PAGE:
Frozen shoulder, also known as adhesive capsulitis, occurs when the connective tissue around the shoulder joint becomes swollen and rigid.
It is a painful disorder that reduces the shoulder's range of motion, the inflammation making it difficult to do daily tasks.
Dr Biren Nadkarni, a Delhi-based senior orthopaedic and joint replacement surgeon, told IANS that frozen shoulder occurs in three distinct stages: Freezing
Over six to nine months, the shoulder hurts when you try to to move it and a range of motion is lost. Frozen
This period lasts four to 12 months during which the pain may become more bearable but mobility deteriorates and stiffness develops. Thawing
Mobility improves and you may resume numerous tasks.
"Every patient has a unique experience with frozen shoulder but early appropriate intervention can reduce the severity," said Dr Nadkami Diabetes
Because uncontrolled blood sugar levels can alter collagen, a crucial protein that makes up the connective tissue, people with diabetes are more likely to develop frozen shoulder.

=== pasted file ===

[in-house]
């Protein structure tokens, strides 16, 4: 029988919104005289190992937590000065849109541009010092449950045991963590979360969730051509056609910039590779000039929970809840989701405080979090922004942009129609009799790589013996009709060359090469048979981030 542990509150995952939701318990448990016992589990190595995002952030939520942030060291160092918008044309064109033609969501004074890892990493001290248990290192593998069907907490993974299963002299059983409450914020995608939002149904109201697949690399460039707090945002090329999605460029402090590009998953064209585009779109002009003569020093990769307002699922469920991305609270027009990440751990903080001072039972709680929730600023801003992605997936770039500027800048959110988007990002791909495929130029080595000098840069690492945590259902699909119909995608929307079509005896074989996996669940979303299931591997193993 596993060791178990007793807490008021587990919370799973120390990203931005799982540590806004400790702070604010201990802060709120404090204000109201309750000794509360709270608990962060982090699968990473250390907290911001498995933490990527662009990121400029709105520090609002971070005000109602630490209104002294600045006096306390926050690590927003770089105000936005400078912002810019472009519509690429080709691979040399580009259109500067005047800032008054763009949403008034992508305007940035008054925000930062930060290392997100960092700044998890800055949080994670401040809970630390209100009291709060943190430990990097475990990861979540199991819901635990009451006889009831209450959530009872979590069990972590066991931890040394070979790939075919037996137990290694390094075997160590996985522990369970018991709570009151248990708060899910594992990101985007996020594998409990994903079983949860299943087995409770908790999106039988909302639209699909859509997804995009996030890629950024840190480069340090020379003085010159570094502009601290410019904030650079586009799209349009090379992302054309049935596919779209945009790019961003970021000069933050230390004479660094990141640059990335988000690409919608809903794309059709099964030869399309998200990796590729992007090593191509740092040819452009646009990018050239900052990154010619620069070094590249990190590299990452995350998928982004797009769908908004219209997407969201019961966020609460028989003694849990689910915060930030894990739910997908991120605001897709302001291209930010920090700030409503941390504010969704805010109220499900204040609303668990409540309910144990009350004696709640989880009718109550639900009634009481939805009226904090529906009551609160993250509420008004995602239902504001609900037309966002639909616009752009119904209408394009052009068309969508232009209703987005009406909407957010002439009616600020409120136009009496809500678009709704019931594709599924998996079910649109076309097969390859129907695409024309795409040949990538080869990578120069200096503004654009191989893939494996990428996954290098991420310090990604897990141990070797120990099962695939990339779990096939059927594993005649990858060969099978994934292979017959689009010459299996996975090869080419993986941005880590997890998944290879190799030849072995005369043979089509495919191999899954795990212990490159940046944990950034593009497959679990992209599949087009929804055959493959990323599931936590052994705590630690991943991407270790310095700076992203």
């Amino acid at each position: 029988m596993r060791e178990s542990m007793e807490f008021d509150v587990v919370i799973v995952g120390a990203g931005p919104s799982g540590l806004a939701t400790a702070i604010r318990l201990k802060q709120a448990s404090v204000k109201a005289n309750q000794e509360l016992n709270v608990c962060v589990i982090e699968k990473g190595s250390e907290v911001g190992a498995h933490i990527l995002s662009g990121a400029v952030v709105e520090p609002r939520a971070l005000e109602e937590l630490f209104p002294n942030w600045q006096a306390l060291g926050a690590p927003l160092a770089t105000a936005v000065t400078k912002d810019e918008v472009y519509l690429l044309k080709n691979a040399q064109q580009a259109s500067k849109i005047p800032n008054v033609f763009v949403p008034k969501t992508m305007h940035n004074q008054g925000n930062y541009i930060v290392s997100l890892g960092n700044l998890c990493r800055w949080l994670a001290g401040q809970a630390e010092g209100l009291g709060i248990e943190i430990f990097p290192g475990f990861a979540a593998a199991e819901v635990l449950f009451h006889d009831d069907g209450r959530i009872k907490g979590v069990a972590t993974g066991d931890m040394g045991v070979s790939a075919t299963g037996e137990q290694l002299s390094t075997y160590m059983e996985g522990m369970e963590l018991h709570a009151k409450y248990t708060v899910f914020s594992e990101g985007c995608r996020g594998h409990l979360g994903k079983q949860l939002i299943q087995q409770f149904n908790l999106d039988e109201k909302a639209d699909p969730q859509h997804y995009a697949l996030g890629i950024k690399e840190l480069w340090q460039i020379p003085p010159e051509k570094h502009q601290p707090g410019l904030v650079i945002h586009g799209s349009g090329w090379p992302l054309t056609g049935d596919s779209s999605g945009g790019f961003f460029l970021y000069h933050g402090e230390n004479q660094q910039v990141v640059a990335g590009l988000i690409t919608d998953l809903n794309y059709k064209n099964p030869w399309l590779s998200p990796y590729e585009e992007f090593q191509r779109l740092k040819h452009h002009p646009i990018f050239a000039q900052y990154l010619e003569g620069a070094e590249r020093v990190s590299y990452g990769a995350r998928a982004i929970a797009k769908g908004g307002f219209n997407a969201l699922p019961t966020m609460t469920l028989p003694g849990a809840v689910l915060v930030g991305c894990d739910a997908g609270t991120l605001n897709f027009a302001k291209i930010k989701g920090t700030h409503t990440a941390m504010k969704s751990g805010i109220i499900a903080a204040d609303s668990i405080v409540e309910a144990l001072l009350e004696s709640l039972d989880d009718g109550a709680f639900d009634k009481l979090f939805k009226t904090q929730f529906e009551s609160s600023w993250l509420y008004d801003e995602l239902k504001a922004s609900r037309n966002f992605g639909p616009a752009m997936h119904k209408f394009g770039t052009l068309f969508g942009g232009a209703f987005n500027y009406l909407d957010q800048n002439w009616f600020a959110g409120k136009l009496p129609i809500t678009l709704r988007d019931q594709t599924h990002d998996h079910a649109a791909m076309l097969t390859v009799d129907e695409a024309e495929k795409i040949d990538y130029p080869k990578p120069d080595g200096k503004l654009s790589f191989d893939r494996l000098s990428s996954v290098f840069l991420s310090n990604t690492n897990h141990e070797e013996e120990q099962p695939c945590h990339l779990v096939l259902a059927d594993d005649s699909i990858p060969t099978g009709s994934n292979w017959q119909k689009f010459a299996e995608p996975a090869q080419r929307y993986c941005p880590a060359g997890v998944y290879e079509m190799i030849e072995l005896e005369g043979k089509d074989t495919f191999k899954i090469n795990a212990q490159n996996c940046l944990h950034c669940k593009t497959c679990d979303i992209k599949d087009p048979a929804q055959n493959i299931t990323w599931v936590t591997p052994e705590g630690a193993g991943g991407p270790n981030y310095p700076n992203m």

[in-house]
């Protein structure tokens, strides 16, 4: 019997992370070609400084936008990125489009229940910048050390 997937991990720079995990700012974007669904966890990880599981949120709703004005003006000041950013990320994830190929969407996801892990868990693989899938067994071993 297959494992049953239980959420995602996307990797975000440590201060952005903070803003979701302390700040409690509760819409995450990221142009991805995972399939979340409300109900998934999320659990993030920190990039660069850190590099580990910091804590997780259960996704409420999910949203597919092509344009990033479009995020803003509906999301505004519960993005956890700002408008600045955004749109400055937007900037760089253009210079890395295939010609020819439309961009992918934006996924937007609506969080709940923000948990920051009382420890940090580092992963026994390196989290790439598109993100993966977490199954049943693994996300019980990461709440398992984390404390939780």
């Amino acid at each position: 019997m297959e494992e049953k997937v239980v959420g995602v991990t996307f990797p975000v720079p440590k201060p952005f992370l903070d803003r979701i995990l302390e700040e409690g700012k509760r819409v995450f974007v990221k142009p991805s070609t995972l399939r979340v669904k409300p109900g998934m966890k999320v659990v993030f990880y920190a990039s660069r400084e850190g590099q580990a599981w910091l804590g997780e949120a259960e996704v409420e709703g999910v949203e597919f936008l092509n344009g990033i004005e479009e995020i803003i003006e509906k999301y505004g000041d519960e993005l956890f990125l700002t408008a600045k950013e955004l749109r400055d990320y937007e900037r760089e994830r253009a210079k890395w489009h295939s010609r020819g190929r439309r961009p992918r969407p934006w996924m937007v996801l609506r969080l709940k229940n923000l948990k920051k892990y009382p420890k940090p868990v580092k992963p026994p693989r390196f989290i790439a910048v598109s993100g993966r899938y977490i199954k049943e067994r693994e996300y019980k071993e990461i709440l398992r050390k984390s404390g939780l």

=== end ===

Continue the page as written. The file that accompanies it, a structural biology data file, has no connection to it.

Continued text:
When sugar attaches to collagen, it becomes sticky, restricting mobility and causing the shoulder to stiffen.
When you try to work through the stickiness, you will experience mild to severe pain. In certain circumstances, moving the shoulder becomes impossible.
Other risk factors
If the shoulder is immobilised for a long time, such as when it is in a cast, the risk of getting frozen shoulder is high. Injuries such as rotator cuff tear can also cause frozen shoulder.
Women are more susceptible to frozen shoulder and those between the ages of 40 and 60 are the most likely to get it.
Prevention and treatment
Regular stretching and exercising are critical to maintaining the shoulder's range of motion.
Most patients choose non-operative therapies, such as physical therapy and non-steroidal anti-inflammatory drugs, while others choose steroid injections to relieve joint discomfort and enhance range of motion.
But those with diabetes should consult a doctor for treatment before opting for steroid injections, which can cause blood sugar levels to be dangerously high for up to a week.
For the most part, these measures should be effective. If symptoms do not improve, more extensive procedures such as open capsular release or arthroscopic surgery (together with physical therapy) may be considered.
Indo-Asian News Service